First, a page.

- Medicine – Drew Holcomb and The Neighbors
Entering 2015, Medicine was the album I was anticipating the most. If you had asked me on January 1 where it would’ve ranked on my favorite albums of the first quarter of 2015, I would probably have said #1. The fact that it’s at #5 says far more about the albums ahead of it than it says about this addictive album from Drew Holcomb and The Neighbors. Read my review here.
- Then Came the Morning – The Lone Bellow
Oh my word, Then Came the Morning is a gorgeous album! I don’t remember ever using the word “lush” to describe an album until this moment. This is lush music to sink into! I’m now wishing that I had written a proper review.
- The Firewatcher’s Daughter – Brandi Carlile
I was late to the party on this one. It’s not because I’m not a fan of Brandi Carlile, because I am. For some reason, I wasn’t aware that she was releasing The Firewatcher’s Daughter until after it had already been released. I love her voice and lyrical sensibilities.
- Sometimes I Sit and Think, and Sometimes I just Sit – Courtney Barnett
Out of all the musicians on this list, Courtney Barnett is the one most likely to make it into heavy rotation on Clear Channel’s top-forty stations. That’s not her fault. Sometime I Sit and Think, and Sometimes I Just Sit is a great album that will deservedly end up on pretty much every major publication’s “year-end-best-of” lists. For what it’s worth, my favorite music critic, Steven Hyden, loves Courtney Barnett. Read my review here.
- Tomorrow Is My Turn – Rhiannon Giddens
It may reveal some microaggression/sexism in me to point this out, but I’ll risk it. The top three albums on this list are from female artists. In fact, out of the fourteen albums, nine of them are either by female artists or bands that prominently feature females. That doesn’t really explain why Tomorrow Is My Turn occupies my top spot, but I’ve already gushed enough about this album in my review.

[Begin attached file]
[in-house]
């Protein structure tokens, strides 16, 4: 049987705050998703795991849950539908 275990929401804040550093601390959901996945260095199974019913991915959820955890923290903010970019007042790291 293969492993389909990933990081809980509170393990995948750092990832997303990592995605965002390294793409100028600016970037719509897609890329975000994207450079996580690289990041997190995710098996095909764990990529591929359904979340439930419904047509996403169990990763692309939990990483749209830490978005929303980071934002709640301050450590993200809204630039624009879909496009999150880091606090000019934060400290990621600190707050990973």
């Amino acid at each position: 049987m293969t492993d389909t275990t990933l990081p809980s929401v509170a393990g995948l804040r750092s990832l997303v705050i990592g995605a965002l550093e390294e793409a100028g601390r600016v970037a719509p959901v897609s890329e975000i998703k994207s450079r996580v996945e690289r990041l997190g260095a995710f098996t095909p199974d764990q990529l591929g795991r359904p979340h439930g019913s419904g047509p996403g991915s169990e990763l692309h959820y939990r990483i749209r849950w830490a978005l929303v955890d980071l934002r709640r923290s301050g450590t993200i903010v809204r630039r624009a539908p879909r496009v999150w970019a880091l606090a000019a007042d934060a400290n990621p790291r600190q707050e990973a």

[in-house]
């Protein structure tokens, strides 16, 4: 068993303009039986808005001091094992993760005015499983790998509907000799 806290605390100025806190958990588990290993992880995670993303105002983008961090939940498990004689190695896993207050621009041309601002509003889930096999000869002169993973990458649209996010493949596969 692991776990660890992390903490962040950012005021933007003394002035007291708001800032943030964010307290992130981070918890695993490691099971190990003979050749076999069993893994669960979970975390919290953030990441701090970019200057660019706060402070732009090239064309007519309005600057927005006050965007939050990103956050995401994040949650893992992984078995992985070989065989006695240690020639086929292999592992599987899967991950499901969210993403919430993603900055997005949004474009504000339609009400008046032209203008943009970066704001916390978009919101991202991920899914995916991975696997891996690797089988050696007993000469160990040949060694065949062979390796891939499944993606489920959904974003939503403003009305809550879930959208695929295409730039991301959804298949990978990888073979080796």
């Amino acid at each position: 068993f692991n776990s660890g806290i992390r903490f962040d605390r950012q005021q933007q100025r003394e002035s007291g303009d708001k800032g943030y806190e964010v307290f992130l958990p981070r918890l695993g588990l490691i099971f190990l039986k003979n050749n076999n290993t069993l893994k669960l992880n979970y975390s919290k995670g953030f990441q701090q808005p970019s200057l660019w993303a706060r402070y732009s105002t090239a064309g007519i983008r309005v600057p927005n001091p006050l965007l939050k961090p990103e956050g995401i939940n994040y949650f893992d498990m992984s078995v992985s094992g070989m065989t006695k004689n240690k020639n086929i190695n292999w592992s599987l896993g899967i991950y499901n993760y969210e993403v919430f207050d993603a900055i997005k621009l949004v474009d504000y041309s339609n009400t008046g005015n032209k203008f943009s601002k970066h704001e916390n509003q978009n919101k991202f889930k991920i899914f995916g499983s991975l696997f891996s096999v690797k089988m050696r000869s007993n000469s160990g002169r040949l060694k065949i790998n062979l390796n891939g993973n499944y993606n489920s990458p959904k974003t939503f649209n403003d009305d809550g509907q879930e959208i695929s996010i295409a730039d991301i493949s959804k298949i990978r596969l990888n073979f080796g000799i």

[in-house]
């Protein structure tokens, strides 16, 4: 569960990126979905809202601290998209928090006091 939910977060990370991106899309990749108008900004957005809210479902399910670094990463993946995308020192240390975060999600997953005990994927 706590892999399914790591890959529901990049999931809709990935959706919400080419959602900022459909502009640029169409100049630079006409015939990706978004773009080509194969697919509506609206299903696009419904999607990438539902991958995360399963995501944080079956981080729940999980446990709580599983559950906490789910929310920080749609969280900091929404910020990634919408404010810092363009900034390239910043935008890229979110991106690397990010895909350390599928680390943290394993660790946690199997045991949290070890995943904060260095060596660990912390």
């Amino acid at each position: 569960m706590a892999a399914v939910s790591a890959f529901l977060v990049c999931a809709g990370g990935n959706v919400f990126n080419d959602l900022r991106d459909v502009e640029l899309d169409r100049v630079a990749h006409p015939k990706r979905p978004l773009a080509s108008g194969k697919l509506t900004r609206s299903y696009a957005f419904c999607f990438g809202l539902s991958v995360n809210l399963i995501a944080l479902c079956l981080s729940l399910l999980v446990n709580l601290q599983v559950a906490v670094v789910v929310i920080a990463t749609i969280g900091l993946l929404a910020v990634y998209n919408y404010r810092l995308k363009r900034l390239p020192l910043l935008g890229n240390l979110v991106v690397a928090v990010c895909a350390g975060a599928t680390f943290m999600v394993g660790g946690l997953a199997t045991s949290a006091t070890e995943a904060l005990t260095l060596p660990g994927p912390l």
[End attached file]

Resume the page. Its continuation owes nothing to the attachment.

Not to mention the several indie releases on my radar.
 If you do the math, those two albums added to the fourteen on the list proper only add up to sixteen – the other two are Run – AWOL Nation (one great song, but the rest of the album is merely *meh*) and Strangers to Ourselves – Modest Mouse (I think I like this album, but I’m not sure yet.)
 That’s not fair, of course they have. Right? … the reason I wrote that is because upon the album’s release, my Facebook newsfeed was filled with fans of The Decemberists claiming that the Best Album of the Year race was over – on January 19.
 I have decreed that “funnest” is a word.
 Or maybe my wife, who absolutely loves this album, will make me rank it higher.
 Actually, it partially is. Pretty much every time I read a Sufjan interview, I want to smash all of my albums by him.
 Referring to Alabama Shakes.